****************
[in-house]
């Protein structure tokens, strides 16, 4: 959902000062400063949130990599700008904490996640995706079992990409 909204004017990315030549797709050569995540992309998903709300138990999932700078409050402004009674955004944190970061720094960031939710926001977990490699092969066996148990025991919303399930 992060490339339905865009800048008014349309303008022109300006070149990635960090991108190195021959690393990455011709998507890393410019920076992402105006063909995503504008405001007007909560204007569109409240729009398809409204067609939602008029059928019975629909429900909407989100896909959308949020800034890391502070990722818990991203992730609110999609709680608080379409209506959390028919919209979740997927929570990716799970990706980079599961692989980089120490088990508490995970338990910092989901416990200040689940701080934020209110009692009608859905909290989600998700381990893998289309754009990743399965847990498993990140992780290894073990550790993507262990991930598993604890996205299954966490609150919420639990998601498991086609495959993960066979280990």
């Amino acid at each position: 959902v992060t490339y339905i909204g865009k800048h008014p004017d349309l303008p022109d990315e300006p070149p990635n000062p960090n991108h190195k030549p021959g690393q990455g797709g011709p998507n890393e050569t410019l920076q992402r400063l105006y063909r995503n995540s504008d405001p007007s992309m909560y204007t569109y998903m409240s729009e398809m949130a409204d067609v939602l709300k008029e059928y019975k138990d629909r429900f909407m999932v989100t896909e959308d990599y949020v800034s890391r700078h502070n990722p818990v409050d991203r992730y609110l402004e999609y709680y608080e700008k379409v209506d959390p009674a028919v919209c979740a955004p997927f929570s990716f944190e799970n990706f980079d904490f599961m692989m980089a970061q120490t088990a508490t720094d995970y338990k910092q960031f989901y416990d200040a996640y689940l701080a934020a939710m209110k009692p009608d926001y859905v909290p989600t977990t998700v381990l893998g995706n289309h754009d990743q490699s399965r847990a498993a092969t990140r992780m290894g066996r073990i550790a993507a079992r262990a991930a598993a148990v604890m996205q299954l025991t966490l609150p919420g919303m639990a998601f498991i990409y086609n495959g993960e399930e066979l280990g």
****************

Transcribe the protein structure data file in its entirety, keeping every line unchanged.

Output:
[in-house]
């Protein structure tokens, strides 16, 4: 959902000062400063949130990599700008904490996640995706079992990409 909204004017990315030549797709050569995540992309998903709300138990999932700078409050402004009674955004944190970061720094960031939710926001977990490699092969066996148990025991919303399930 992060490339339905865009800048008014349309303008022109300006070149990635960090991108190195021959690393990455011709998507890393410019920076992402105006063909995503504008405001007007909560204007569109409240729009398809409204067609939602008029059928019975629909429900909407989100896909959308949020800034890391502070990722818990991203992730609110999609709680608080379409209506959390028919919209979740997927929570990716799970990706980079599961692989980089120490088990508490995970338990910092989901416990200040689940701080934020209110009692009608859905909290989600998700381990893998289309754009990743399965847990498993990140992780290894073990550790993507262990991930598993604890996205299954966490609150919420639990998601498991086609495959993960066979280990």
């Amino acid at each position: 959902v992060t490339y339905i909204g865009k800048h008014p004017d349309l303008p022109d990315e300006p070149p990635n000062p960090n991108h190195k030549p021959g690393q990455g797709g011709p998507n890393e050569t410019l920076q992402r400063l105006y063909r995503n995540s504008d405001p007007s992309m909560y204007t569109y998903m409240s729009e398809m949130a409204d067609v939602l709300k008029e059928y019975k138990d629909r429900f909407m999932v989100t896909e959308d990599y949020v800034s890391r700078h502070n990722p818990v409050d991203r992730y609110l402004e999609y709680y608080e700008k379409v209506d959390p009674a028919v919209c979740a955004p997927f929570s990716f944190e799970n990706f980079d904490f599961m692989m980089a970061q120490t088990a508490t720094d995970y338990k910092q960031f989901y416990d200040a996640y689940l701080a934020a939710m209110k009692p009608d926001y859905v909290p989600t977990t998700v381990l893998g995706n289309h754009d990743q490699s399965r847990a498993a092969t990140r992780m290894g066996r073990i550790a993507a079992r262990a991930a598993a148990v604890m996205q299954l025991t966490l609150p919420g919303m639990a998601f498991i990409y086609n495959g993960e399930e066979l280990g």